As a parent, it's important to know which signs to look for so that you can get your young one help—via online therapy or in-person therapy—sooner than later.
Obsessive-compulsive disorder (OCD) affects 1 to 3% of children and adolescents. Around one-quarter of life-long OCD cases begin before age 14, with males being more likely to display OCD symptoms earlier than females—often before 10 years old.
Earlier intervention can reduce the likelihood that a child or teen's OCD behaviors will last into adulthood.
» Want to make sure your child gets sufficient support? Check out our top picks for the best online therapy services for teens.
What is OCD?
Obsessive-compulsive disorder (OCD) is a debilitating mental health condition characterized by obsessions and compulsions.
Obsessions are recurrent or persistent unwanted and intrusive thoughts, urges, and/or images that cause significant anxiety and distress.
Compulsions are behaviors engaged in to reduce or prevent obsessions and their resulting distress. Often, compulsions are carried out in accordance with a set of rigid rules people with OCD believe they must adhere to.
Not all compulsions are realistically connected to the emotion or obsessive thought they're designed to manage.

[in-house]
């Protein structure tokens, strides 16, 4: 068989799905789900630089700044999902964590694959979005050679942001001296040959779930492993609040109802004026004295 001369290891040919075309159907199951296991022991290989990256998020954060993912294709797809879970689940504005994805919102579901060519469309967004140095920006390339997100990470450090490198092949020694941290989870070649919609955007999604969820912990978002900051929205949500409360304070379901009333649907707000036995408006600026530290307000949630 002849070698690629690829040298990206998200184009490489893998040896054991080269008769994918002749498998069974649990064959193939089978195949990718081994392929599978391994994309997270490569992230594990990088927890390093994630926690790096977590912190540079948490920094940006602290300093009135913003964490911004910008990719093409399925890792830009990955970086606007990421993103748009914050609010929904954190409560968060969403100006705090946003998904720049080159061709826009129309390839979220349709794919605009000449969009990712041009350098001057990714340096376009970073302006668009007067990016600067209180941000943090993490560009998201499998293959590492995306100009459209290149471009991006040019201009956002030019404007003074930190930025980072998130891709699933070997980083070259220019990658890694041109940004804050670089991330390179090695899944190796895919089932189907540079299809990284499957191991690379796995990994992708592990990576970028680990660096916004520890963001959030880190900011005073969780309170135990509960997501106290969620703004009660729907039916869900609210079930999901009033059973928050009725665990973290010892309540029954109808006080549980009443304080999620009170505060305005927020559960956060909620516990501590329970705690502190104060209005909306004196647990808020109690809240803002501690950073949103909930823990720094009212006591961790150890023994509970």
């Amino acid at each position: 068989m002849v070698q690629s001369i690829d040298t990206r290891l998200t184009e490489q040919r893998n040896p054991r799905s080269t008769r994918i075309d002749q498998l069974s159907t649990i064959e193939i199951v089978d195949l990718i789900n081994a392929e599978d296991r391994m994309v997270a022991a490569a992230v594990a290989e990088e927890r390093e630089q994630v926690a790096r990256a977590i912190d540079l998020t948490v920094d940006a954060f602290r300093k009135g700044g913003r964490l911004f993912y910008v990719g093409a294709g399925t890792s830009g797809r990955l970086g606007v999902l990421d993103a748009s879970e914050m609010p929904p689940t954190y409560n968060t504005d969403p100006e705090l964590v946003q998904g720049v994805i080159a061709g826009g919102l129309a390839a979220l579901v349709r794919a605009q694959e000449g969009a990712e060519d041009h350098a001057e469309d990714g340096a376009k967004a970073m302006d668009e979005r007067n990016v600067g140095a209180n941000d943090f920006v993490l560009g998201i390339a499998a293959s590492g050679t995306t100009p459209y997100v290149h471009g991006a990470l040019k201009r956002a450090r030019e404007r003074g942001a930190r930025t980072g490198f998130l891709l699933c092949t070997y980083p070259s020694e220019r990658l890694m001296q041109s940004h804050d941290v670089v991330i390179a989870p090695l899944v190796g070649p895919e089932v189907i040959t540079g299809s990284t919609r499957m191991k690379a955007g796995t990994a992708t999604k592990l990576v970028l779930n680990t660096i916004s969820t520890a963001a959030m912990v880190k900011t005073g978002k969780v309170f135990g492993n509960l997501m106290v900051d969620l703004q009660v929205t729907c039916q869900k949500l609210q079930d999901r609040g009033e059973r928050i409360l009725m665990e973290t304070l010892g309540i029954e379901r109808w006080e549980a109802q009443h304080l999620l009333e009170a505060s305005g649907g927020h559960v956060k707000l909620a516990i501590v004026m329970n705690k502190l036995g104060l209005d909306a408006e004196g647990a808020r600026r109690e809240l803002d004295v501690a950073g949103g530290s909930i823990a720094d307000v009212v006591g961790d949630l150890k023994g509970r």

Physical and sexual abuse, as well as other childhood trauma, can also increase a child's risk of developing OCD, as can autoimmune conditions and exposure to certain viruses and bacteria.
Here are 10 hallmarks of childhood OCD that every parent should know.
1. Extreme Worry about Getting Sick, Contaminated, or Dying
It's normal for kids to wonder about life and death and the risk of these inevitable outcomes to themselves and their loved ones.
But if a child is preoccupied with these concerns on a daily or near-daily basis, it crosses a line into obsession—especially if these concerns impair their sleep, appetite, and ability to participate in school or social activities.
2. Intense Fear of Doing Something Wrong
Children with OCD often have a debilitating fear of making a massive mistake or unintentionally harming themselves or someone they love and care about.
This fear of doing something wrong—an obsession—is often so great that it prevents them from acting altogether, resulting in behavioral inhibition and impaired social relations.
3. Disturbing, Unwanted Thoughts
Obsessions can also manifest in children with OCD as intrusive thoughts that are highly disturbing and unwanted.
These thoughts may include images of violence, scenes of harming oneself or others, graphic sexual acts, and urges to say or do things that don't align with a child's personality, value system, or interests.
» Here's how online therapy for OCD can help your child.
4. Overly Structured Rigidness
A child with OCD may act in ways that are noticeably ritualized and overly structured (think: arranging their toys, school supplies, or clothing in a specific order; or dressing or bathing themselves in a specific sequence).
Disruption of these rituals causes them distress. And if interrupted, they often feel compelled to start them over again. This is an example of a compulsion.
5. Frequent Checking
Another common compulsion among children who have OCD is frequent checking—say, that a door is locked, a special item of theirs is in their backpack or pocket, zippers on clothing or personal items are perfectly closed, or that no dirt or stains remain on their skin or clothing.